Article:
Crimean Tatars: Stalin Statue Paying Tribute to Yalta Conference Causes Indignation
On the occasion of the Yalta Conference’s 70th anniversary, the Russian administration commissioned a statue portraying its three main protagonists, which include Stalin.. The unveiling of the statue spurred indignation among the Crimean Tatars, who were repressed and deported under the Soviet leader’s regime. However, it is the symbolic weight of the tribute and its reference to the community’s present situation that leads the Tatars to voice their discontent.
Below is an article published by Blouin News:
Crimean Tatars were reportedly outraged by a new statue of Stalin, Roosevelt and Churchill unveiled Wednesday at Yalta’s Livadia Palace. The sculpture was commissioned to commemorate the 70th anniversary of the famed Yalta Conference that took place there between the “Big Three” heads of state of the allied powers, where they cooperated to plan the post-war order. For the newly annexed peninsula’s Tatar Muslim minority, the monument constitutes a celebration of the bloodthirsty General Secretary, who brutalized Tatars in the Soviet era.
The Tatars have a fraught history with Russian leadership. Indigenous to the region for centuries, the group came under Moscow rule under Catherine the Great and have long endured persecution as an ethnic and religious minority. Comprising around 12% of the Crimean population, the Tatars have historically resisted assimilation and have retained their distinctive local culture. In 1944, Stalin expelled the Tatars from their ancestral homeland and sent them to modern-day Uzbekistan, where those who didn’t perish on the journey were doomed to bleak lives until 1989, when several hundred thousand returned.
In a letter to President Putin, the National Movement of Crimean Tatars beseeched him to rescind the statue and show that “you really condemn the Stalin regime’s crimes.” But this is hardly the first commemoration of Stalin’s participation at Yalta on the grounds. Indeed, the Livadia Palace site has been operating as a tourist destination for quite some time. The statue itself appears heavily based on famous photos taken at the Yalta Conference, which are also ubiquitous in and outside of the palace. There are even wax figures of the “Big Three” already on display there, which undermines the contention that this commemoration is novel or unprecedented. It is tough to imagine how one would even go about curating a Yalta museum without invoking Stalin, whose so-called “cult of personality” dominates post-Soviet memories of the “Great Fatherland War.”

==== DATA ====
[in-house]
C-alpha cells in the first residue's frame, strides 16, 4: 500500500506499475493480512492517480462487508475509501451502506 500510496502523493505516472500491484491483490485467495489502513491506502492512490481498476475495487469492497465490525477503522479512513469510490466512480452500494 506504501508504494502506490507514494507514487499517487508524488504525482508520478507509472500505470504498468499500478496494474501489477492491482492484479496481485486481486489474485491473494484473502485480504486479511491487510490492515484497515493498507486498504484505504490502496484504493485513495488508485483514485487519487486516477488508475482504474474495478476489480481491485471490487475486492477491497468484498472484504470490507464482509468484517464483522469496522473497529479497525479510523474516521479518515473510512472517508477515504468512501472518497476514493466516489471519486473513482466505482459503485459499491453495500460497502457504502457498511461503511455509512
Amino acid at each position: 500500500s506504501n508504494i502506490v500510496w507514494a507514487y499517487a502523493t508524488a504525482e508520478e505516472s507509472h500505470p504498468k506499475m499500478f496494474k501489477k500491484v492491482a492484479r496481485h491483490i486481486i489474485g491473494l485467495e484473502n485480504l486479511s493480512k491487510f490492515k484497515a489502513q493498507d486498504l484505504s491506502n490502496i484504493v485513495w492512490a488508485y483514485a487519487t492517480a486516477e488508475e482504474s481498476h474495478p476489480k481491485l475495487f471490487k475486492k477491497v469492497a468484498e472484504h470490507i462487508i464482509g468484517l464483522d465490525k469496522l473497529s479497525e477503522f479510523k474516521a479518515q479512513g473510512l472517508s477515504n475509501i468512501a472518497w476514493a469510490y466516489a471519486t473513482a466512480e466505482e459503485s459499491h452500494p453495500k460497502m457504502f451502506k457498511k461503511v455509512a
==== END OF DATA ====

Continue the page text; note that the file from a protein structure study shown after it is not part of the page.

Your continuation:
So it seems more likely that the Tatar protests have less to do with the depiction of Stalin itself, and more to do with justifiable anxieties about the new Russian yoke. Memories of their long exile to the Central Asian steppe remain fresh, and Tatars have overwhelmingly supported Ukrainian rule over Russian. After boycotting the referendum that formally transferred Crimea to Russia, vocal Tatars have reportedly been targeted by pro-Moscow authorities. Reports of silencing tactics like raids of Tatar-language schools and mosques support the idea that the peninsula’s regime change is bad news for the Tatar Muslims.
Local Tatar political figures have also been targeted. This week, a U.N. spokesperson condemned the arrest of the local head of Mejlis, the autonomous Tatar assembly. Tatar news organizations have also faced raids. This state crackdown appears similar to methods used to dampen minority insurgencies in places like Chechnya, where the results were disastrous. Furthermore, Tatar leaders say, they have launched no provocations in Crimea to warrant the preemptive strong-armed tactics.
Seen from this light, the fury over the innocuous statue seems much more justified. Tatars aren’t upset by a historically accurate depiction of Stalin — they’re upset by leaders who seem poised to repeat his mistakes.